BRICS on the other hand, a group that was created to give a reply to the other two unions, and to be an active economic competitor and not just passive viewer on what is happening in the rest of the world, is really underestimated by the other two. They are willing to be modern, to be emerging market, but also not to repeat those mistakes that were made in the past. If they achieve in this, they can really turn in to a successful role model for the years to come.

Investing in green economy – from green roofs and green walls to urban development, water supply and sanitation requires investments, requires cash, i.e. to limit your current expenses with focus in the wellbeing of the next generation. It is not easy to say we have to invest in businesses that will pay out within 50-60 years period of time, or even more. And we have to pay a lot. This is what makes the difference.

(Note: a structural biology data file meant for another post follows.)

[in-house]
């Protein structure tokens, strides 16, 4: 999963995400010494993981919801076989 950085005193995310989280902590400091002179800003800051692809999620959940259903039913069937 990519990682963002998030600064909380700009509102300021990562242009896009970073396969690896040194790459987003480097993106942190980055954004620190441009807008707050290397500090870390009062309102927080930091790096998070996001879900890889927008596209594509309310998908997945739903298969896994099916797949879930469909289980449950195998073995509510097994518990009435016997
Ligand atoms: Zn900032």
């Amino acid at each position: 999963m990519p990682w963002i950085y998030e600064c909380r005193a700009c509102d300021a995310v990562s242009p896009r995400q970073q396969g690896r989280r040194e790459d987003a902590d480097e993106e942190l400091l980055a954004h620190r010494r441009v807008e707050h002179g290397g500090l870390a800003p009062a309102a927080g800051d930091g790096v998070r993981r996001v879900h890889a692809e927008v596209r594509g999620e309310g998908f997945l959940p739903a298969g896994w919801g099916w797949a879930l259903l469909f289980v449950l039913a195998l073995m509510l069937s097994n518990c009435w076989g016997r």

“Those who have the cash and really want their children and grandchildren to live ‘in a better world’ will dictate the development in the future, both socially and economically.”

Many emerging markets are focused on economic growth and reducing emphasis on sustainable energy and non-polluting industries. This modified ‘green growth’ approach is receiving greater support at the expense of an alternative ‘green economy’ model that we were used to know in the past.